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© Peter Bannister 2013 It seems that scarcely a month goes by without a new best-seller written by an author claiming to have glimpsed The Beyond. As I have pointed out elsewhere, although academic theology has largely shown a marked unwillingness to engage with such literature, the current appetite of the popular imagination for near-death experience (‘NDE’) testimonies has definitely become a social phenomenon. 1 A couple of headline-making examples appearing in recent years should suffice to indicate that, contrary to what advocates of a thorough-going secularization may like to suggest, many of us still appear to have Heaven on our collective minds. One over which much virtual ink has been spilled on the internet is Heaven is for Real – the story of 3 1/2 year-old Colton Burpo’s brush with Paradise when at death’s door with appendicitis. A second, written from a very different perspective but inevitably raising many of the same questions, is Proof of Heaven by former Harvard Medical School neurosurgeon Eben Alexander III. In it, Dr Alexander details his remarkable transcendent experience during a deep coma induced by bacterial meningitis, a narrative whose informational content could not, according to conventional scientific logic, have been generated by a brain deemed medically incapable of conscious experience. It seems that ths recent spate of NDE literature has not only struck a chord with a wide readership; as the sharp reaction from the New Atheist constituency (spearheaded by Sam Harris) to Dr Alexander’s Newsweek article in October 2012 demonstrated, it has also become the frontline of the philosophical battle between believers in the existence of a spiritual dimension and hardcore scientific materialists for whom the world is essentially a WYSIWYG system. ‘Heaven’, it would therefore seem, has been very much in literary fashion of late. It would however appear that the same is true regarding discussion of the existence of its dark eternal corollary, Hell. At the same time that Heaven is for Real was riding high in the New York Times sales lists, megachurch pastor Rob Bell was making the cover of Time Magazine for his provocative reassessment of traditional notions of eternal punishment in the book Love Wins : A Book about Heaven, Hell, and the Fate of Every Person Who Ever Lived, which sparked a major firestorm within North American Evangelicalism in 2011. The likelihood is that the ears of many people who have been interested in either of these controversies will prick up on hearing of the new Barnes & Noble bestseller Heaven is Real but so is Hell by Greek Orthodox author Vassula Rydén, whose name I first encountered some months ago in the course of an academic research project on latter-day Christian mysticism. If the book’s title might suggest that its contents directly reference the furore over Bell’s Love Wins or the NDE literature, then readers arriving with such expectations may initially find themselves disappointed, if not bewildered by Heaven is Real’s account of the author’s dealings with the supernatural. Indeed, if they are not familiar with Eastern Orthodox or Catholic spirituality, they may find its thought-categories exotic, if not disconcerting territory. They would nonetheless do well to persist with the book as it will rapidly become apparent that Vassula Rydén is not merely jumping on a publishing bandwagon but offering a challenging and uniquely personal narrative that will surely leave many wanting to investigate further. Indeed, it can be argued that this modestly-sized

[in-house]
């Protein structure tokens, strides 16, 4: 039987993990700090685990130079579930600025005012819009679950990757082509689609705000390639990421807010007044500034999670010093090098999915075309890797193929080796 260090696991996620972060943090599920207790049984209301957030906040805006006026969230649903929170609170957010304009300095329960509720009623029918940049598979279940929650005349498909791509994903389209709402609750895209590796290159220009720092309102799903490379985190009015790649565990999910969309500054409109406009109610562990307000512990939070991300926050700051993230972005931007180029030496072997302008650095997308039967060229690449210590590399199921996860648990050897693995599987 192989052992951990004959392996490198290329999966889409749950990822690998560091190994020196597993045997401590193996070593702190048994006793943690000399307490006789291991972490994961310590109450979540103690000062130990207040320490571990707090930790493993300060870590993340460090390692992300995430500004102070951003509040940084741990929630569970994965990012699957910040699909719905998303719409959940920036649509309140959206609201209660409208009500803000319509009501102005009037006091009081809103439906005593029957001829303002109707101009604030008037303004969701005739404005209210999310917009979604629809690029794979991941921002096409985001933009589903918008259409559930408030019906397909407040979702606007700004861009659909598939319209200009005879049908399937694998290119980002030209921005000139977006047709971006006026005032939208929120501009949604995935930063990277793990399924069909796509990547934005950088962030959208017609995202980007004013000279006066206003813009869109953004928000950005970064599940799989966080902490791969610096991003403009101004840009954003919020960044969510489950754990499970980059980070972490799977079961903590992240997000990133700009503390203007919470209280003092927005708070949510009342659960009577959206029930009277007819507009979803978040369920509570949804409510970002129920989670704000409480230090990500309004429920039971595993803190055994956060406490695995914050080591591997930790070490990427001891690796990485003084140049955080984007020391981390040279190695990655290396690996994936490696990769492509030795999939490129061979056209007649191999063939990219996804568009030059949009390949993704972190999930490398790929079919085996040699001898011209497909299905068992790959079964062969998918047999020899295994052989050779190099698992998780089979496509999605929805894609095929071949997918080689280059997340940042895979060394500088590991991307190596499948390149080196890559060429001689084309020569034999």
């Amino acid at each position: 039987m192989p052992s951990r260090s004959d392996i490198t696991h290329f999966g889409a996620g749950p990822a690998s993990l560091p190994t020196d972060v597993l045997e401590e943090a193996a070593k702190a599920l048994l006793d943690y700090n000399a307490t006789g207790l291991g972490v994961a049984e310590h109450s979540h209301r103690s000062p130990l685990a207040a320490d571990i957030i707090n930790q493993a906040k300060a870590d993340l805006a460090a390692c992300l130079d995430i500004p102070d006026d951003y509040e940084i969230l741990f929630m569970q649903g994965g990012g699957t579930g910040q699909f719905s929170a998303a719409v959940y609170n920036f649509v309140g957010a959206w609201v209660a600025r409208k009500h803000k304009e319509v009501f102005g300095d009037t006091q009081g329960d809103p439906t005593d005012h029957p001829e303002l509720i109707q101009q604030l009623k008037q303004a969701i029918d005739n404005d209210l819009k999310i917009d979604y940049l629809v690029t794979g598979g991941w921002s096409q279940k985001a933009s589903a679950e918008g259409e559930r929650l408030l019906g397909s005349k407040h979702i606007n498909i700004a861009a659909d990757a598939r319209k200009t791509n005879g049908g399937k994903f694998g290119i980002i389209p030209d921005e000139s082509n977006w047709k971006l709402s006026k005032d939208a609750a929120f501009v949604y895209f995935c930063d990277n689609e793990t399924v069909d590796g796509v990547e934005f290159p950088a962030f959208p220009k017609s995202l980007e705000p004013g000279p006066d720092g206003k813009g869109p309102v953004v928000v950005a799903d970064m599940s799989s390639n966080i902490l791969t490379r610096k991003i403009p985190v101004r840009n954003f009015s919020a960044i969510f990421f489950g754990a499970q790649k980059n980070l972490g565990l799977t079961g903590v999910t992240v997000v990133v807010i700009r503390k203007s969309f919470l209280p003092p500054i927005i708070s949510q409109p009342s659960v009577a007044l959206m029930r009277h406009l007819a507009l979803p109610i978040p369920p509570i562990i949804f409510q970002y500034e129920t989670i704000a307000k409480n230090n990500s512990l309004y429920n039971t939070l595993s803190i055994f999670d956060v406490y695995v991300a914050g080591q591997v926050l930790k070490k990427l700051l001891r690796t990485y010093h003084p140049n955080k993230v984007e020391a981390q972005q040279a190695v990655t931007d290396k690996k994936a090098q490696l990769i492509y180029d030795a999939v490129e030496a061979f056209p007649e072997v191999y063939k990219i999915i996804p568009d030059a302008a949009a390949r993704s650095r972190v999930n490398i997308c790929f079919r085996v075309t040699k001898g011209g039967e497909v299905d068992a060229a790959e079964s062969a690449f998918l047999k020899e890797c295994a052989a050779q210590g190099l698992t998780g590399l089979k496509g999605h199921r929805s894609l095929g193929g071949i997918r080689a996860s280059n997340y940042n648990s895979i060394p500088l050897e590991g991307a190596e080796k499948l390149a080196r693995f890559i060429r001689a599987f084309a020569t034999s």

www.peterjohnbannister.com/TheReturnofSpirit.pdf . A podcast discussion of issues connected with neardeath experience reports between myself and Alex Tsakiris from the perspective of faith-science dialogue for the website ‘Skeptiko’ can be heard at http://www.skeptiko.com/peter-bannister-sees-hope-for-science-religiondialog/